The Buddhists in Japan continued to see the material world as illusory, holding that reality was one's own consciousness and harmony under the Universal Buddha. But, of course, they continued to make accommodations with the material world. Buddhist monasteries had their own armies and were unscrupulous in making alliances. As readers of Chinese, some Buddhist monks became expert in administration and technical matters, such as engineering, and these monks served Japan much as the Latin reading clergy served in medieval Europe.

For common peasants calamity was, however, an overwhelming reality. Common peasants went into debt and if they could not repay their debts they were held in bondage or as slaves. Some peasants escaped to frontier areas. Some became vagrants, and some joined other peasants in working on great estates. The one-tenth or so of the population that became slaves were the possession of government bureaucrats, landlords and temples. The main concern of the court nobility, meanwhile, was ritual and ceremony. There, orchestras with string and percussion instruments played. People danced and wore brilliant costumes and fanciful masks.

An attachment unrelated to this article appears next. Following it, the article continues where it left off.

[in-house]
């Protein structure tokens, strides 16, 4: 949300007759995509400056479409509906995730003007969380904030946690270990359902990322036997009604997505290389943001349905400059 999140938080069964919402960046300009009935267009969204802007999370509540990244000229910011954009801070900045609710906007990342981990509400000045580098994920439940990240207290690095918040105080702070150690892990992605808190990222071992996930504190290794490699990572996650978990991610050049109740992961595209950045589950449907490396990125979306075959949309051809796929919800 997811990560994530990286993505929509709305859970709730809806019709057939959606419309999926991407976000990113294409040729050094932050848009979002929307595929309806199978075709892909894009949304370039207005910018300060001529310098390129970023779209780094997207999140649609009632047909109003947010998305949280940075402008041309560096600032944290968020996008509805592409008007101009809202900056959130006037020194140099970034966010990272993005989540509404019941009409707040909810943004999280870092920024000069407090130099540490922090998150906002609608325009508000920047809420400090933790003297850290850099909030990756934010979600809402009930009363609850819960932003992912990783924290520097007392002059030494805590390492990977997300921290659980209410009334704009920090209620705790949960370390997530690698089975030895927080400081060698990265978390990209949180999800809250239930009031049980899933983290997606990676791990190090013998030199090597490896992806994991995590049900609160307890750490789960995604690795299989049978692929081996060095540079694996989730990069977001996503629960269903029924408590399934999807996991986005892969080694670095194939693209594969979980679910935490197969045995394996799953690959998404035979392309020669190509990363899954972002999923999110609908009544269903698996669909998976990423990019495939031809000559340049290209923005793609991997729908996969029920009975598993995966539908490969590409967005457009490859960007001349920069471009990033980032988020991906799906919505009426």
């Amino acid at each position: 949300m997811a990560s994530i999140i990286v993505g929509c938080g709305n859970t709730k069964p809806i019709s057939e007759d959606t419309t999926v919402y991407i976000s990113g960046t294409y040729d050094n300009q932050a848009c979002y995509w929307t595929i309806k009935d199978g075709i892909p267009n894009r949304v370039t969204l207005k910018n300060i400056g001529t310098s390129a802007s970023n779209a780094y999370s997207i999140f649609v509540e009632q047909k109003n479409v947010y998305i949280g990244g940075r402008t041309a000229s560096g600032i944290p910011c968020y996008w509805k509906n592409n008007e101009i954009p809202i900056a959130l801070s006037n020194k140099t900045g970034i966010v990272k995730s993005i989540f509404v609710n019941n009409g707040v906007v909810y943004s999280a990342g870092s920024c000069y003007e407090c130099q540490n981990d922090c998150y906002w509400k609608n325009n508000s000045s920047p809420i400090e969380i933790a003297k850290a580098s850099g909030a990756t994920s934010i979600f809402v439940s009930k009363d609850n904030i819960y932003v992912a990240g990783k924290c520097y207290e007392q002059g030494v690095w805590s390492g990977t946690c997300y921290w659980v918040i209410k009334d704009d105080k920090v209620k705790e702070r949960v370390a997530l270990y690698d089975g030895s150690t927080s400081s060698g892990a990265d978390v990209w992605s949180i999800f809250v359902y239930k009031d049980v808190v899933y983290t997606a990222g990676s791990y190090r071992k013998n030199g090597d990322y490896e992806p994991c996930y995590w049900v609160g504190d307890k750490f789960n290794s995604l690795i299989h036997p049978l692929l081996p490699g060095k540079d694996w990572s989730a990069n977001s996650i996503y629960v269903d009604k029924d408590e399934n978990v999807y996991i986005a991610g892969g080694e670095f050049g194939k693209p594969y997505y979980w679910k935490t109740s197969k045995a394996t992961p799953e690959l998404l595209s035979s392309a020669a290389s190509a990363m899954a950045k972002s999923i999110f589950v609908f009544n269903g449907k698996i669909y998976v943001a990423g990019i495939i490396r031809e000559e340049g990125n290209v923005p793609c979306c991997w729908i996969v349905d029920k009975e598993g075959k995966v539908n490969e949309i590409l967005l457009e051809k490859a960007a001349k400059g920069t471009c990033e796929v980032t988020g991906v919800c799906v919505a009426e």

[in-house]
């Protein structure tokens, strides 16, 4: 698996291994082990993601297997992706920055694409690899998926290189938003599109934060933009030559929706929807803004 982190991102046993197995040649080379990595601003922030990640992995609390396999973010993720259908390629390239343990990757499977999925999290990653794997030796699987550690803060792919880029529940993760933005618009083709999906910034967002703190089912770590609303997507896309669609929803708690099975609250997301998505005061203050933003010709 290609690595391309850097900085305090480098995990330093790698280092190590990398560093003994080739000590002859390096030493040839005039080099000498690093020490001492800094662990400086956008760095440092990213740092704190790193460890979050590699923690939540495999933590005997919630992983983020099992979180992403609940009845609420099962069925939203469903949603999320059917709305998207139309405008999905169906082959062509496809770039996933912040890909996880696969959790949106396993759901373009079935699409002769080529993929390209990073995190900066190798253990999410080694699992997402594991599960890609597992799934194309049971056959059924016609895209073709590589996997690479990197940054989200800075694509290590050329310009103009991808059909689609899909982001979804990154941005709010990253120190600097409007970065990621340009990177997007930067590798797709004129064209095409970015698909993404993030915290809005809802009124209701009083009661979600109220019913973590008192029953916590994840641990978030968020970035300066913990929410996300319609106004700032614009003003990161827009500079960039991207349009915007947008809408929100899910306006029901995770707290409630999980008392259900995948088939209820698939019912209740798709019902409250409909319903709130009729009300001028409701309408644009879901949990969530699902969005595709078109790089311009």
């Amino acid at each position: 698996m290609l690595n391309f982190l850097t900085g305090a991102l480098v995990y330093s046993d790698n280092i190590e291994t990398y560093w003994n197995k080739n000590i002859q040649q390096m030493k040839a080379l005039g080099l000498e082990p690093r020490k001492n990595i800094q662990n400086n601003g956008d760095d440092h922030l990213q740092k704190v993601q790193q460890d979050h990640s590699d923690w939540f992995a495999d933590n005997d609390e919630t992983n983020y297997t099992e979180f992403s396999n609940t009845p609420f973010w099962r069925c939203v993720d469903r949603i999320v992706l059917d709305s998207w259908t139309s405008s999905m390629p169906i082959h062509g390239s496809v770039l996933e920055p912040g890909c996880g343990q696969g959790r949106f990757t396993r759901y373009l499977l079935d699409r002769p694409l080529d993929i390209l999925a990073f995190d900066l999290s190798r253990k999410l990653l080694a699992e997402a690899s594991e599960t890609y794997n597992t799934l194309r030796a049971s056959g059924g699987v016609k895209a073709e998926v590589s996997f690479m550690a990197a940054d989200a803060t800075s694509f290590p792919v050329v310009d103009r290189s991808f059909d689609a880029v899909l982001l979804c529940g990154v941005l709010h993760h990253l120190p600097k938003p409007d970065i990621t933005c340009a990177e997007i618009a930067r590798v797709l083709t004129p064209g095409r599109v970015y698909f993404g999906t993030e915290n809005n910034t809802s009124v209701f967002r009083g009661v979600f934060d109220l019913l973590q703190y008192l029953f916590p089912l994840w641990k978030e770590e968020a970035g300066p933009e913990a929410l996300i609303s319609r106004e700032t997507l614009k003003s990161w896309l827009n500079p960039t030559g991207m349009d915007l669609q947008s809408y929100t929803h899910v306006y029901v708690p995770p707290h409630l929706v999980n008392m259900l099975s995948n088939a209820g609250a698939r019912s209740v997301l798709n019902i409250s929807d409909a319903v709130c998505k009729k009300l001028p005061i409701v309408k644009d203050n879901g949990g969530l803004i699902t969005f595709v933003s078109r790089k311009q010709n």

In 749, during construction of the great Buddhist statue, Emperor Shomu's daughter succeeded to power, to become known as the Empress Kōken. She took Buddhist vows and brought Buddhist monks into the royal court. After nine years of rule, at the age of forty, she abdicated in favor of her third cousin and crown prince. In his mid-twenties he became Emperor Junnin. Junnin barely ruled, and six years later, in 764, the Empress Koken again ascended the throne, with a new name: Empress Shotoku. She appears to have fallen in love with a Buddhist monk, Kokyo, with whom she was rumored to share the same pillow. Empress Shotoku promoted Kokyo as her chief minister. She commissioned the printing of one million prayer charms and may have wanted to make Kokyo emperor. Nara society was shocked. The Fujiwara family stepped in and by 770 she was out of power. That same year she was dead. Henceforth women were to be exempted from imperial succession. And Buddhist monks were removed from the offices they held.

The new emperor, Kammu, wished to be free of influence from the Buddhist monasteries around Nara. In 784 he moved his court thirty-five miles northwest to Nagaoka, a new palace and royal court built there in five months by 300,000 men. To defray the expense of the move, taxes were increased – a burden felt by the peasantry.

Bad omens appeared at the new capital in the form of frequent epidemics and the death of an heir to the throne, and it was believed that his spirit had to be placated. So in 794, after only ten years at Nagaoka, the capital was moved again, to Heian-kyo – which means "Capital of Peace and Tranquility." It was another city modeled after Chang'an. Eventually, in the eleventh century, accompanying the failure of peace and tranquility, the capital was to be renamed Kyoto (pronounced KYOH-toe rather than Key-oh-toe) – which simply means "capital city."